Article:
Where else can you enjoy the mountains and sea in one state? Oh yeah, we almost moved there = the PNW. I mean we seriously considered it while living in CO, despite its political & economic mess. We even picked out a suburb of Portland and drove the streets looking at homes. But the more than often cloudy/dreary weather combined with greater distances from extended family drew us back to CA. On the other hand I worked with someone from Oregon originally who just moved back to the Promise Land to be nearer family and enjoy more affordable living. So for him and his family (wife & two children) it was the better choice. And he is conservative living in a very liberal area. But for he and his family that is in noise compared the benefits he reaps living there.

Derek
Fair points and I concur ... the thing is, as you state though.. you can find beauty anywhere if you look hard enough .. for instance :

Florida :

http://www.flickr.com/photos/21078769@N00/5758965740/sizes/l/in/pool-338346@N21/ (broken link)




Lots of things factor into people's decisions as you say. Many people can be happy anywhere .. Family/friends/significant other definitely play a big roll for some ... If you are intending to find beauty in nature though, i think you will find it anywhere you go. There's a great diversity of it across the U.S and the world.

+1 rep point for a thoughtful and great response
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Old 05-31-2011, 02:36 PM
 
Location: The High Seas
7,379 posts, read 13,294,844 times
Reputation: 11697
There's a theme in those photos that speaks to 'well-watered' plants.
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Old 05-31-2011, 03:38 PM
 
Location: Melbourne, Australia
950 posts, read 2,221,161 times
Reputation: 198
Quote:
Originally Posted by Charles View Post
I don't think native Californians realize what it is like to be stuck inside nine months out of the year due to dreary winters or very warm summers. Heating or air conditioning is required all but two or three months of the year.

Sure, you can put on coats and sweaters but it is pretty chilly, cold or rainy or cloudy an awful lot of the time from October to April. You can be outside but it isn't as nice as in sunny, 65F weather. Everything is wet and dead looking.

The environment of a lot of these "cheap places to live" looks it. Nothing goes into aesthetics, no landscaping in public or common areas, power lines and chain link fences everywhere, hodgepodge planning with a tire store next door to a restaurant next door to a preschool next door to two homes, next door to a factory, next door to a supermarket, etc. But people like it because it is "cheap". They work, come home, watch TV, go to church and eat in chain restaurants. Little to no diversity, few good ethnic restaurants or not a lot of choices and everything is closed on Sunday.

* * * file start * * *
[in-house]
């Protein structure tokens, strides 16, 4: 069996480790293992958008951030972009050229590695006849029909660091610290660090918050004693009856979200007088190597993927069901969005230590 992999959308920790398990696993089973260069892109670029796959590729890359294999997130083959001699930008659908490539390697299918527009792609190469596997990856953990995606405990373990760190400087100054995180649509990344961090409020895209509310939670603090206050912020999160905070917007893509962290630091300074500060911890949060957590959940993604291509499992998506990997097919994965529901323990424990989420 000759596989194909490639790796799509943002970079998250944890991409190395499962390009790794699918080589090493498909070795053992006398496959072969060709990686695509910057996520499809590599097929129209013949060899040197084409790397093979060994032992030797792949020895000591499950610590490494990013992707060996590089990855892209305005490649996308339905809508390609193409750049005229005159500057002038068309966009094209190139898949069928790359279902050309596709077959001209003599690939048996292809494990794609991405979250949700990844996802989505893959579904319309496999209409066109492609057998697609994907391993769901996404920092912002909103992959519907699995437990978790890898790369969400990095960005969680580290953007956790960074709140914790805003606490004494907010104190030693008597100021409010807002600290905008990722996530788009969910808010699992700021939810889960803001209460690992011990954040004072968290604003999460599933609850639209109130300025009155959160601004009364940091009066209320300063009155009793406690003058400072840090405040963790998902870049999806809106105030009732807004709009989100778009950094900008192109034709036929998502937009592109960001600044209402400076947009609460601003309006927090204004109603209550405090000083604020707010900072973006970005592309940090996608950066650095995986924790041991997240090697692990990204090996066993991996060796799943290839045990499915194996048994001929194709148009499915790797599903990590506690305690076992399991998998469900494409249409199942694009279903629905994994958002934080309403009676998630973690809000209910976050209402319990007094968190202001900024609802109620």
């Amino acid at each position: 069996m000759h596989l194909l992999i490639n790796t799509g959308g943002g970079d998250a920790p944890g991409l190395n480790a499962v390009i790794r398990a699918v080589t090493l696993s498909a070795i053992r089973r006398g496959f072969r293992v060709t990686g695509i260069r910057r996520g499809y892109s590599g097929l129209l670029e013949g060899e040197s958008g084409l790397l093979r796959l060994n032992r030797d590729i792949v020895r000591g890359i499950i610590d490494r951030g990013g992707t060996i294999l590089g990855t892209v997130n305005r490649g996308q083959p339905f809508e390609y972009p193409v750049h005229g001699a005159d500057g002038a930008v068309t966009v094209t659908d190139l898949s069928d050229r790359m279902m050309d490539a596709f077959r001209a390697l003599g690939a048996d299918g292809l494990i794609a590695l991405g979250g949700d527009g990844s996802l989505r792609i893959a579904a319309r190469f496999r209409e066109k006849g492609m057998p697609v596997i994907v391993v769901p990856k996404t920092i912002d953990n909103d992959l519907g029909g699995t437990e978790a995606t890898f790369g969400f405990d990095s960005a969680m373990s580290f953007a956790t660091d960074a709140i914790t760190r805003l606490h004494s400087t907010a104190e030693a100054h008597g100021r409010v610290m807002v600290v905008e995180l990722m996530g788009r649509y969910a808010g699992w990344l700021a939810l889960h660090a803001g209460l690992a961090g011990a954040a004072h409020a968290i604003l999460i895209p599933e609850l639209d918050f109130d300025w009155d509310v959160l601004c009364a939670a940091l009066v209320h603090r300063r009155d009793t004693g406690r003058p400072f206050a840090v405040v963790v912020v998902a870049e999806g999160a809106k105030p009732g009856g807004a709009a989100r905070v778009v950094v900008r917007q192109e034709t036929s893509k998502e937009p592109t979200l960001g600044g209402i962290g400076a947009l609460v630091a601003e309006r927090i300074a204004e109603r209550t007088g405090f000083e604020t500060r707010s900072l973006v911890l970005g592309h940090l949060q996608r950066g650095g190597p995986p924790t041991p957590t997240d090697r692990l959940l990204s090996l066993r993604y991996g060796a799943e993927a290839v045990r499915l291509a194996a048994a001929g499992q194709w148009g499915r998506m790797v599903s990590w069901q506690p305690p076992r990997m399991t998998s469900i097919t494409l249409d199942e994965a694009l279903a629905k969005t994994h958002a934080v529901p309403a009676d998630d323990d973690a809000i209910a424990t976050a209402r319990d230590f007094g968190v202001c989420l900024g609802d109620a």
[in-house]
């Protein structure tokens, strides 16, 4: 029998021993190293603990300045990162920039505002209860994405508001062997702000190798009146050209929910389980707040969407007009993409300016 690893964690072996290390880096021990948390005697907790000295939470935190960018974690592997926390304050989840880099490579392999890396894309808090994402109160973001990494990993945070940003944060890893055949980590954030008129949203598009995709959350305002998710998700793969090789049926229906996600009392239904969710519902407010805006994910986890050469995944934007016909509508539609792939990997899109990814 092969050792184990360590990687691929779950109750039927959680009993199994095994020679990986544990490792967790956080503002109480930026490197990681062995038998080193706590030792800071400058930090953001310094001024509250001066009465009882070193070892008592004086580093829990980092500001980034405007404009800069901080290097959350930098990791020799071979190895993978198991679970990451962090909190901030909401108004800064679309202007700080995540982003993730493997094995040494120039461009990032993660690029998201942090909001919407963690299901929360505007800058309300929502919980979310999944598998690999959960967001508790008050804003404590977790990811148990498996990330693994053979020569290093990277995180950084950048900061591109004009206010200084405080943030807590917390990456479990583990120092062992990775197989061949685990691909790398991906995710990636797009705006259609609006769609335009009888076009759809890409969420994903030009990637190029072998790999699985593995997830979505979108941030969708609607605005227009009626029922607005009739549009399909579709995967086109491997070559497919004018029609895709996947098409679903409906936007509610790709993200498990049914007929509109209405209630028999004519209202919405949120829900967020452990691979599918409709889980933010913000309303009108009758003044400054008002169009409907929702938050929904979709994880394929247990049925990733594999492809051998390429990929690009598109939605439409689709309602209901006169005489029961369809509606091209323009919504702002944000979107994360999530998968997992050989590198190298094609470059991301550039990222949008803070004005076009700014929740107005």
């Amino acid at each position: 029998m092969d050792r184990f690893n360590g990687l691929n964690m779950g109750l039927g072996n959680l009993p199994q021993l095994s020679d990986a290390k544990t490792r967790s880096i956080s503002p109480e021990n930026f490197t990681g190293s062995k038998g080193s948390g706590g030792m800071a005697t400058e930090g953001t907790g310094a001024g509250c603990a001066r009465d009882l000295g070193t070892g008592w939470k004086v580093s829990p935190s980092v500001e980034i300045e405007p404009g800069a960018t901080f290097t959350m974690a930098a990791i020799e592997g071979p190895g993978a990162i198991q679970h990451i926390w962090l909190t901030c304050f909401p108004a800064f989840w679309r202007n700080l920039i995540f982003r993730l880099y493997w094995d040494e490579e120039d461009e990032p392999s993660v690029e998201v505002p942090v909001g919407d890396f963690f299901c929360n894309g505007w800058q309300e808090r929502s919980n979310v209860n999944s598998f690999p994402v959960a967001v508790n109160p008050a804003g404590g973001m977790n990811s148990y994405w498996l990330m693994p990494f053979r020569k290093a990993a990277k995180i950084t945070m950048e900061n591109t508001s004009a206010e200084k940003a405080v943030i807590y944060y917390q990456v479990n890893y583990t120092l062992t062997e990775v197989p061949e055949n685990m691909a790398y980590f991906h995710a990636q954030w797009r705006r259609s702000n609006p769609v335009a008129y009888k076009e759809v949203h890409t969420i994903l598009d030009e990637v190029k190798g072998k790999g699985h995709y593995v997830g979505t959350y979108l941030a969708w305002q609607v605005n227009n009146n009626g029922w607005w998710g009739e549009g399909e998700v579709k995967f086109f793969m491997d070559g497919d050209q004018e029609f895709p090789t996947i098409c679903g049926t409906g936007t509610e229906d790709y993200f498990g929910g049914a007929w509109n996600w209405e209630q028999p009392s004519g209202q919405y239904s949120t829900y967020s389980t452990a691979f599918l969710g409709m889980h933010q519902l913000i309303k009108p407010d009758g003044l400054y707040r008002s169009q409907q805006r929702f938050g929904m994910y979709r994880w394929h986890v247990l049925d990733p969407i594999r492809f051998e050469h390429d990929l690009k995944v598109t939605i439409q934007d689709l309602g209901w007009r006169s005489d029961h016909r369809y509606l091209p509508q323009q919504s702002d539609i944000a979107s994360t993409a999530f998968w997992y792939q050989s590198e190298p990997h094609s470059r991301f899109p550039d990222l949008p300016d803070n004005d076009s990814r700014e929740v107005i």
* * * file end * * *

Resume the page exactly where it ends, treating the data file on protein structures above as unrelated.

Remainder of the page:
There


Here
This is so true. I have a friend who is a native Californian and has never been to the Midwest. For the life of her she cannot figure out why I am so miserable in Chicago. She has no idea what it is like to be stuck indoors with either the heat or A/C on 9 months out of the year. The winters are not only brutally cold, but the lack of natural beauty is impossible to accept when you know a better life exists. She has never experienced humidity or bugs like we have here. There are so few days that are actually pleasant enough to be outdoors and if you suffer from allergies, well those are shot too. It is one of those things that is really difficult to understand unless you have lived it.

Those photos you posted made my heart ache. I so badly want to come home, to California. DH finally started applying for jobs.

OP, California is worth it, to us. Once you go California, it is very difficult to live elsewhere because it always feels like you are settling for lesser than.
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Old 05-31-2011, 03:44 PM
 
Location: Melbourne, Australia
950 posts, read 2,221,161 times
Reputation: 198
Quote:
Originally Posted by Oerdin View Post
As a geologist I get tired of the ignorant rubes saying "California will slip into the ocean". You folks really need to take a basic geology class because that's not what strike slip faults do.
My highly educated sister-in-law was told this by a college professor at the University of Michigan and she believes it beyond a shadow of a doubt. She thinks we were crazy to live in California and even crazier to want to return.
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Old 05-31-2011, 03:46 PM
 
Location: SW MO
23,605 posts, read 31,367,658 times
Reputation: 29064
Quote:
Originally Posted by jaynetarzana View Post
OP, California is worth it, to us. Once you go California, it is very difficult to live elsewhere because it always feels like you are settling for lesser than.
Interesting! Perhaps it has been for you but it's never been difficult for me and I haven't felt that I've settled for less of what makes life enjoyable. Quite the contrary. I feel like I took a significant step forward by stepping back in time in some respects.

One size does not fit all!
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Old 05-31-2011, 03:48 PM
 
Location: Melbourne, Australia
950 posts, read 2,221,161 times
Reputation: 198
Most of the people that I know who have lived in California and then move away, usually end up back in California.